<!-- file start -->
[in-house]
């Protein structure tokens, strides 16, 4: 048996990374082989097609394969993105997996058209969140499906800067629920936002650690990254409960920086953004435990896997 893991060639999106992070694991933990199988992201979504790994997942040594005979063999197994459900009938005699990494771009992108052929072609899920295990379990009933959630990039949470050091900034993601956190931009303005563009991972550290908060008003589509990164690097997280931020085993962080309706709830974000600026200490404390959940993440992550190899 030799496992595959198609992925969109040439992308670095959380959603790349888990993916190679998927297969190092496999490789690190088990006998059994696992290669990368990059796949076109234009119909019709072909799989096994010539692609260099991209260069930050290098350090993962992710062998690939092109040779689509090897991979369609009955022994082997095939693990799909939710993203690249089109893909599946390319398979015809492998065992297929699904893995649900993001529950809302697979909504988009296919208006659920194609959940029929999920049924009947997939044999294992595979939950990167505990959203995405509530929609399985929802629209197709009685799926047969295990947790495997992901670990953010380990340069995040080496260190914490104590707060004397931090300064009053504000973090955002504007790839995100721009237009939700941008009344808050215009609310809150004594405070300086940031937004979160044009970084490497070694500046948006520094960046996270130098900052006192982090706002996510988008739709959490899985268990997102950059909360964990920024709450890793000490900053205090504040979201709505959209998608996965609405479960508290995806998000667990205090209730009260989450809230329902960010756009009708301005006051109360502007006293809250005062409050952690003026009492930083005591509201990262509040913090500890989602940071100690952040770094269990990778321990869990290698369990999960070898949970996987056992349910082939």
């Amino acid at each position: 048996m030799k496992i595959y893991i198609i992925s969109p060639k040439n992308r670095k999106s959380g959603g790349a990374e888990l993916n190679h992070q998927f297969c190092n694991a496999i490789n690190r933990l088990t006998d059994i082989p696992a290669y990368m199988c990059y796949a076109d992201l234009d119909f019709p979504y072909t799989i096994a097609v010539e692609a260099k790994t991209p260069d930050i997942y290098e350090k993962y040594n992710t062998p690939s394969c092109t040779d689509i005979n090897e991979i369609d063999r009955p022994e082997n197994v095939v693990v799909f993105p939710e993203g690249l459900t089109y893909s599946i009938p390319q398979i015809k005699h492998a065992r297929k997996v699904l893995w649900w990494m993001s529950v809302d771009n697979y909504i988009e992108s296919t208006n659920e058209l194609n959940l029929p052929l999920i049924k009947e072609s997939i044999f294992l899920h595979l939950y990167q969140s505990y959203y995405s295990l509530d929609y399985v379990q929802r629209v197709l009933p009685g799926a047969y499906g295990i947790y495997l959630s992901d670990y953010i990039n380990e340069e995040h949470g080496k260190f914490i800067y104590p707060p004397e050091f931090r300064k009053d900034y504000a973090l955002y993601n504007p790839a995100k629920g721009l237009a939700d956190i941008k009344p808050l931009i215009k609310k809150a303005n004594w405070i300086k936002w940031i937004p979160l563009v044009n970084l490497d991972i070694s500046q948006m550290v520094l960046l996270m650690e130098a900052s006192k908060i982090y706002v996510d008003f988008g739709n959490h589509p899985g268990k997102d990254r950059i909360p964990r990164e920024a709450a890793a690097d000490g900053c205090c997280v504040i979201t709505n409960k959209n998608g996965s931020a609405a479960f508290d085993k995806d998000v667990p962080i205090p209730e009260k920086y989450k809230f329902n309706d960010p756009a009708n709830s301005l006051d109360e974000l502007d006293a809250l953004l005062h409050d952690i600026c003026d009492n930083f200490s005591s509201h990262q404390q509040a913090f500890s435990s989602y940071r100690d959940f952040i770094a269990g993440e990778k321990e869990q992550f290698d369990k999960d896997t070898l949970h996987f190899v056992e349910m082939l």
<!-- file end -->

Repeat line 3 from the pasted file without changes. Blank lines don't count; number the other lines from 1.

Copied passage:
């Amino acid at each position: 048996m030799k496992i595959y893991i198609i992925s969109p060639k040439n992308r670095k999106s959380g959603g790349a990374e888990l993916n190679h992070q998927f297969c190092n694991a496999i490789n690190r933990l088990t006998d059994i082989p696992a290669y990368m199988c990059y796949a076109d992201l234009d119909f019709p979504y072909t799989i096994a097609v010539e692609a260099k790994t991209p260069d930050i997942y290098e350090k993962y040594n992710t062998p690939s394969c092109t040779d689509i005979n090897e991979i369609d063999r009955p022994e082997n197994v095939v693990v799909f993105p939710e993203g690249l459900t089109y893909s599946i009938p390319q398979i015809k005699h492998a065992r297929k997996v699904l893995w649900w990494m993001s529950v809302d771009n697979y909504i988009e992108s296919t208006n659920e058209l194609n959940l029929p052929l999920i049924k009947e072609s997939i044999f294992l899920h595979l939950y990167q969140s505990y959203y995405s295990l509530d929609y399985v379990q929802r629209v197709l009933p009685g799926a047969y499906g295990i947790y495997l959630s992901d670990y953010i990039n380990e340069e995040h949470g080496k260190f914490i800067y104590p707060p004397e050091f931090r300064k009053d900034y504000a973090l955002y993601n504007p790839a995100k629920g721009l237009a939700d956190i941008k009344p808050l931009i215009k609310k809150a303005n004594w405070i300086k936002w940031i937004p979160l563009v044009n970084l490497d991972i070694s500046q948006m550290v520094l960046l996270m650690e130098a900052s006192k908060i982090y706002v996510d008003f988008g739709n959490h589509p899985g268990k997102d990254r950059i909360p964990r990164e920024a709450a890793a690097d000490g900053c205090c997280v504040i979201t709505n409960k959209n998608g996965s931020a609405a479960f508290d085993k995806d998000v667990p962080i205090p209730e009260k920086y989450k809230f329902n309706d960010p756009a009708n709830s301005l006051d109360e974000l502007d006293a809250l953004l005062h409050d952690i600026c003026d009492n930083f200490s005591s509201h990262q404390q509040a913090f500890s435990s989602y940071r100690d959940f952040i770094a269990g993440e990778k321990e869990q992550f290698d369990k999960d896997t070898l949970h996987f190899v056992e349910m082939l």